A great guide is available from New Zealand Trade and Enterprise (NZTE) that clearly outlines exactly what is expected from a business plan and how to go about developing your own.

Once your business plan is in place you’ll have a clear indication of the amount of money you’ll need to borrow. Your business plan and presentation will outline your goals for future growth but you’ll also need to explain how you’re planning to spend each dollar you borrow. Most importantly, you’ll need to detail how you plan to make repayments.

If you’re investing in new equipment such as company vehicles, it’s a good idea to have the exact figures on the purchasing and running costs of each vehicle. You might also want to explain why a particular vehicle is a good fit for your small business. Reliability, size, and value for money are some of the reasons you could list.

Ensure your plans for repayment are reasonable and that you’re not over-stretching your budget. Making an application for an outrageously large amount of money will most likely see your business labelled as a time waster.

Plan your presentation

First impressions count – when you meet your loan officer for the first time to present your business plan, there are a few things you can do to make that meeting run smoothly.

  • Present your loan officer with a professional presentation package that includes financial projections, previous statements, and an executive summary outlining your business objectives and how the loan can help you achieve those goals.
  • Try to predict any possible questions your loan officer may have and prepare your answers. Your calm and confident demeanour will instill a feeling of mutual trust.
  • You need to sell your business idea to your loan officer. Show them how confident you are about the future growth and prospects of your business.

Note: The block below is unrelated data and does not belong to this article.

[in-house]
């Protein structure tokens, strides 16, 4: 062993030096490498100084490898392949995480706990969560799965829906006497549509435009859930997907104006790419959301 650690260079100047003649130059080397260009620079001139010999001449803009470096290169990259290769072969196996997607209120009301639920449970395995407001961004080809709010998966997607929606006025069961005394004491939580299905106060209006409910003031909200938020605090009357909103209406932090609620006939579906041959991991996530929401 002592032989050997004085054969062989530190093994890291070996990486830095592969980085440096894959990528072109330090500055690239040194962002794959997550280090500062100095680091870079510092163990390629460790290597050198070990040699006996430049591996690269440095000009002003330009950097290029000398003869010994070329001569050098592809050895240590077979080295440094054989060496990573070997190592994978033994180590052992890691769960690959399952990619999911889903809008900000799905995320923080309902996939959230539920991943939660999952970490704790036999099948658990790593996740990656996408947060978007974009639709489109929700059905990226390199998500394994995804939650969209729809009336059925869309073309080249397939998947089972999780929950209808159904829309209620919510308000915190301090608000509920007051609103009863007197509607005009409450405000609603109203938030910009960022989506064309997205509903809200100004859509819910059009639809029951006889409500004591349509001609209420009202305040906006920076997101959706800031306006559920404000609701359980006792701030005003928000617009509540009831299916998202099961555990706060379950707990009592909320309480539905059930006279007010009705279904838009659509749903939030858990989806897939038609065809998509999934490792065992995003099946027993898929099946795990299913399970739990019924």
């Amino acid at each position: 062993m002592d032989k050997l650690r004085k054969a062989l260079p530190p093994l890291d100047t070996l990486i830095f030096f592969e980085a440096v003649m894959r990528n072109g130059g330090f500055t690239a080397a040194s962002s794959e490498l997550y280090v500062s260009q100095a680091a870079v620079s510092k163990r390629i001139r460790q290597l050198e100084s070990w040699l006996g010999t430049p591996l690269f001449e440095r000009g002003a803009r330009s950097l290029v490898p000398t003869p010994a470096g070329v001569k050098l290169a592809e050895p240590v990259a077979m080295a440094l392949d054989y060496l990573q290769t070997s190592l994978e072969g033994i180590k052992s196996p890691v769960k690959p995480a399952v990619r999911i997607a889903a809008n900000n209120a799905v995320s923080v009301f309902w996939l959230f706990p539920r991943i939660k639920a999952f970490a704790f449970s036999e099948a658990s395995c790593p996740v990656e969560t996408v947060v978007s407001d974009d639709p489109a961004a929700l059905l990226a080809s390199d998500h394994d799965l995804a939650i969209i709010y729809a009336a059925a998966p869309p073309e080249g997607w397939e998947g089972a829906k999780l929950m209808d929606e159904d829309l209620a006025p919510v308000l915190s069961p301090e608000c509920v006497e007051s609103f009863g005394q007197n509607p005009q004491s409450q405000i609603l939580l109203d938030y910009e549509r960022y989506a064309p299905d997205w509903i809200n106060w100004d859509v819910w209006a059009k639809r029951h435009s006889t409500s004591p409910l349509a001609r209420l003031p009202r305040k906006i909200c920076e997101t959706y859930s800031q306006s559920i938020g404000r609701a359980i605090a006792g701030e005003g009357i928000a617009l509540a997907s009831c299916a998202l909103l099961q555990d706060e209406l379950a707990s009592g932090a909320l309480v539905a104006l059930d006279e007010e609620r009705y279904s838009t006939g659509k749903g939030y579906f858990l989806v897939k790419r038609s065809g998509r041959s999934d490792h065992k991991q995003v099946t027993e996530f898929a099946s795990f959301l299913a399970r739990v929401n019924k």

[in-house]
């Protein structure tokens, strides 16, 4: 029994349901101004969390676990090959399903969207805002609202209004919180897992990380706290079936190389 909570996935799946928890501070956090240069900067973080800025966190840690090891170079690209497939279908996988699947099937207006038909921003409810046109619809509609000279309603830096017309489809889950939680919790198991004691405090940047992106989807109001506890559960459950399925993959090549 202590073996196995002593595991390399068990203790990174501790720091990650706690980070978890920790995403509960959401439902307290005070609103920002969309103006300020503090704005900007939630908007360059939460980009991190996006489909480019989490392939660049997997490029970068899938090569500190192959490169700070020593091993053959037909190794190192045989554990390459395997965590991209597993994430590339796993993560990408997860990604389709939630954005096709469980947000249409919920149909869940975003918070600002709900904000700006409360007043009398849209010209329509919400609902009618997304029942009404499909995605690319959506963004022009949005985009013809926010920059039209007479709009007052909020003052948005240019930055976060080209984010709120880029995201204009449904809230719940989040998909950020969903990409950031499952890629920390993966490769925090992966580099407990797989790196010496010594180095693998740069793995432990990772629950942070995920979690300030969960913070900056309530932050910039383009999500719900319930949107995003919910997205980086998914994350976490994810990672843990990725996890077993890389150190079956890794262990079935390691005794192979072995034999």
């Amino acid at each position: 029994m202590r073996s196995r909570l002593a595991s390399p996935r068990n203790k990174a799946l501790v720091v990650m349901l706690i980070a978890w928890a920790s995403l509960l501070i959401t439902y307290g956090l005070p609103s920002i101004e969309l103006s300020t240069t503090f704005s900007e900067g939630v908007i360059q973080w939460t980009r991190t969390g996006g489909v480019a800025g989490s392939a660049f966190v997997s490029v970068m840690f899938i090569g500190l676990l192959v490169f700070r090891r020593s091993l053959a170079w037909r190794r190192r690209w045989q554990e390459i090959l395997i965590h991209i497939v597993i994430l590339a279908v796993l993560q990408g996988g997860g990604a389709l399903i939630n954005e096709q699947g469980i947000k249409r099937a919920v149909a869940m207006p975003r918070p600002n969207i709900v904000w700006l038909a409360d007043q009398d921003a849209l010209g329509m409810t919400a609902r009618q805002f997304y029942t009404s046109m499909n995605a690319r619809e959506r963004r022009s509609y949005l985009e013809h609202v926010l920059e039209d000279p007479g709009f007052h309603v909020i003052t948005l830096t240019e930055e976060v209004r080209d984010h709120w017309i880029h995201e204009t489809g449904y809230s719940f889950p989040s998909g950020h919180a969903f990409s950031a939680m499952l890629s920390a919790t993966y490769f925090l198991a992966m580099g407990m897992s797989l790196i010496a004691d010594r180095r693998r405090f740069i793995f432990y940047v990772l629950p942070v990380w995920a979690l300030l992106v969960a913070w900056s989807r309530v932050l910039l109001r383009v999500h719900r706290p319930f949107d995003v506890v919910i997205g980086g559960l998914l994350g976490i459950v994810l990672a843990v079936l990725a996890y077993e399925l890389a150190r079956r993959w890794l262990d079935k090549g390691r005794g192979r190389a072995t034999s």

Like personal loans, business loans offer the ability to choose from:

  • Fixed interest rates – these have the same repayments for the entire term of the loan. They’re great for businesses that need to know the exact amount of each month’s repayment.
  • Floating interest rates – these enable you to pay off lump sums at any period during the loan term, or change the repayment amount from month to month. They’re a better option for businesses that are hoping to pay a loan off quickly but unable to make higher repayments over the long term.

Remember, business loans usually require some form of security and even if you hold a commercial property, a business owner’s residential property may be used as security.

Westpac’s current lending criteria apply.

The content of this material is for general information purposes only. It does not take into account your personal finance situation and goals, and should not be relied on. We recommend you seek independent legal, financial and/or tax advice. All opinions, statements and analysis expressed are based on information current at the time of writing from sources which Westpac believes to be authentic and reliable. Westpac issues no invitation to anyone to rely on this material and intends by this statement to exclude liability for any such opinion, statement and analysis. Advice, opinions and information from third parties constitutes an expression by those third parties only and Westpac is not responsible for the accuracy or reliability of such advice, opinions and information. Westpac is not responsible for the information on any other site accessed via this website; that information is the responsibility of the owner of that site and Westpac has no control over it. Links to other sites are provided for convenience only and Westpac accepts no responsibility for the availability or content of such websites.